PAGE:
Review originally published 01.03.22 on Full Time Aesthetic.
Mitski is back from a three-year long hiatus and her new record, Laurel Hell, has not skipped a single beat. But even if it did, it wouldn’t matter. Because the magic of Mitski is that she creates music which exists by the rules of its own universe. A record centered around how Mitski relates to herself, to lovers, and to her fans, Laurel Hell is a relatable, cinematic, and beautiful body of work. With 11 songs coming in at just over 30 minutes, Laurel Hell is paced well and doesn’t feel rushed even as it packs multiple narratives throughout.
The record opens with “Valentine, Texas,” an emotionally captivating and sweeping track that starts out quietly during the first verse before crescendoing into a louder second half. With Mitski’s signature sound of being both atmospheric and vulnerable, “Valentine, Texas” offers a familiarity to the listener as the record’s opening song. The track’s first lines allude to Mitski’s return as she sings “Let’s step carefully into the dark/Once we’re in I’ll remember my way around/Who will I be tonight/Who will I become tonight/I’ll show you who my sweetheart’s never met/Wet teeth, shining eyes/Glimmering by a fire.”Upon finding out what kind of place Valentine, Texas is, I imagined myself waltzing alone in the dust-filled town of less than 200, a particular kind of peace that is only afforded to certain people. Perhaps a kind of peace that Mitski herself craves often but has trouble accessing with her rising fame.
Mitski performing in 2018 (photo by Edwina Hay)
In “Working For the Knife,” the record’s first single and second track, she dives deeper into the struggle with wanting to create but feeling constrained by expectations as she starts off by singing “I cry at the start of every movie/I guess ’cause I wish I was making things too/But I’m working for the knife.” Sonically, “Working For the Knife” oscillates with industrial and subtly psychedelic elements with a tinge of sadness that fits well with the track’s lyrical content. The music video features her singing and dancing around by herself in a performing arts center, possibly reflecting on the freedom she’s missing from her earlier days as an artist. At the beginning, she walks in with a cowgirl hat (a likely allusion to her last record, Be the Cowboy) and by the video’s end, she writhes around on a stage floor panting heavily, starting over the cycle of baring parts of her soul to the world.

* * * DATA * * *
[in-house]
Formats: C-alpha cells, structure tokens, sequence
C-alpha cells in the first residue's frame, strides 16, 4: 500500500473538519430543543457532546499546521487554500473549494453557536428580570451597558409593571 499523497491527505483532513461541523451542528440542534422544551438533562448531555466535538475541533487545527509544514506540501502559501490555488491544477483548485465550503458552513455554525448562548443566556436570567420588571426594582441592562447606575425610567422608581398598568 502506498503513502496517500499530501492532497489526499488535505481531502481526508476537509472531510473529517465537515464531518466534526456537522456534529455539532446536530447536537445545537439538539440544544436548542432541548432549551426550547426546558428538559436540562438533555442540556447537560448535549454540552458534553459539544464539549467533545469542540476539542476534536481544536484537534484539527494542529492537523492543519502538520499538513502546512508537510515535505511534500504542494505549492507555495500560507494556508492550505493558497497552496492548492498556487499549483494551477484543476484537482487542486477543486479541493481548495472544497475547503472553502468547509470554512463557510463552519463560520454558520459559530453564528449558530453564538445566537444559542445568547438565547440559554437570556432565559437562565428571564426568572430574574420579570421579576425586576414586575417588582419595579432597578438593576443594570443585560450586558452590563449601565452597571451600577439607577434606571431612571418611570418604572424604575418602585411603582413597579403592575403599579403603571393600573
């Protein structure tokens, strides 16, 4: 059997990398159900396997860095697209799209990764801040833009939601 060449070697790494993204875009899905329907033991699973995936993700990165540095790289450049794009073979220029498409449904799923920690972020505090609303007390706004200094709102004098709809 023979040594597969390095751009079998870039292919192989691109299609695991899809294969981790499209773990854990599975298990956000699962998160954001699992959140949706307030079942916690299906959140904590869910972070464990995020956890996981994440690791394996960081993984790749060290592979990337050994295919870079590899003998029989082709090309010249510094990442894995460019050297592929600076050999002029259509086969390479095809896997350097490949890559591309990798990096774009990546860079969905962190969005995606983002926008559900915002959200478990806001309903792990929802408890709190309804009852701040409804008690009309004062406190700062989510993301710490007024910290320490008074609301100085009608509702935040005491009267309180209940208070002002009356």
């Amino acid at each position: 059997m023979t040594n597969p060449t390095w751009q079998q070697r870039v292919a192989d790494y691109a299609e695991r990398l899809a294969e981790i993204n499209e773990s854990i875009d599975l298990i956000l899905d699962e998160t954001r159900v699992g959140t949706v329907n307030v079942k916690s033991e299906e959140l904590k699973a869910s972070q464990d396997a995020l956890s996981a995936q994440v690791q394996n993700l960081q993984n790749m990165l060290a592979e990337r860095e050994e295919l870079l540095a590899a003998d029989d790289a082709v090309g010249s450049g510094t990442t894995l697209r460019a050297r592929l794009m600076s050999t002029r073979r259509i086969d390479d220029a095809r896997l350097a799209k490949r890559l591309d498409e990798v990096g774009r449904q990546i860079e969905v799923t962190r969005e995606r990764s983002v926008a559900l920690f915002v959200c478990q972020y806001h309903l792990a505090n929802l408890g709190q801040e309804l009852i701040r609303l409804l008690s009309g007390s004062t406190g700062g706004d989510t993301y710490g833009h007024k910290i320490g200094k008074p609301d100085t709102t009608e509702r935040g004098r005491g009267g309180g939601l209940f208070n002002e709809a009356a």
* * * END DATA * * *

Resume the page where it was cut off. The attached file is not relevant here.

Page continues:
What Mitski does really well on Laurel Hell is establish a kind of theatrical sonic landscape throughout the record where she is watching herself while inviting the listener in to watch her. This is clearly demonstrated in the third verse of “The Only Heartbreaker” where Mitski proclaims: “So I’ll be the loser in this game/I’ll be the bad guy in the play/I’ll be the water main that’s burst and flooding/You’ll be by the window, only watching.”
A deeply sad song about heartbreak, “The Only Heartbreaker” is juxtaposed against a danceable 80’s beat as she sings about herself being the heartbreaker in a relationship. The song’s music video features Mitski dancing in a burning forest, reaching her hands high but unable to get out. Mitski also utilizes this juxtaposition in other songs such as “Love Me More” and “Should’ve Been Me,” offering a contrast in tempo from more solemnly paced songs.
The last song on the album is “That’s Our Lamp,” a track with a funky bass beat about looking at a lamp from outside an apartment where Mitski was once loved. “That’s our lamp/It shines like a big moon/We may be ending/I’m standing in the dark/Looking up into our room/Where you’ll be waiting for me/Thinking that’s where you loved me/That’s where you loved me.” The song preceding it is “I Guess,” which sounds like it very well could be the last song on the album as Mitski ponders a breakup against a contemplative tempo. But it’s important to consider that “That’s Our Lamp” gives closure to the narrative in “I Guess” and offers a more specific location to the aftermath of the breakup as Mitski reflects and mourns the loss of what she had. The more upbeat nature of the song feels like an encore, with the line “that’s where you loved me” repeating eight times throughout the end of the song, bringing the record to a close.
According to a recent interview with Pitchfork, the reason behind Mitski choosing the name Laurel Hell is: ‘Laurel Hell’ is a term from the Southern Appalachians in the U.S., where laurel bushes basically grow in these dense thickets, and they grow really wide… And, I mean, I’ve never experienced it myself, but when you get stuck in these thickets, you can’t get out. Or so the story goes. And so there are a lot of Laurel Hells in America, in the South, where they’re named after the people who died within them because they were stuck. And, so the thing is, laurel flowers are so pretty. They just burst into these explosions of just beauty. And, I just, I liked the notion of being stuck inside this explosion of flowers and perhaps even dying within one of them.
Mitski performing in 2019 (photos by Edwina Hay)
The cover for Laurel Hell features Mitski in a dramatic pose with her eyes closed and hair splayed out in front of black laurel flower leaves in the corner and white lines drawn into cracks forming on her face. She is wearing a red turtleneck and has red lipstick on, and her hands are positioned artistically as if she’s mid-dance.
With Laurel Hell, Mitski has created a record that is notably poppier than her past releases but still explores the condition of what it means to exist in relation to others and how it feels when those relations become undone. An appropriate follow-up to Be the Cowboy, there are repeated themes of longing and regret that color the record without becoming drawn out. What’s crystal clear is that Mitski can keep finding inventive ways to tell her story with catchy beats and heart-wrenching, memorable lyrics.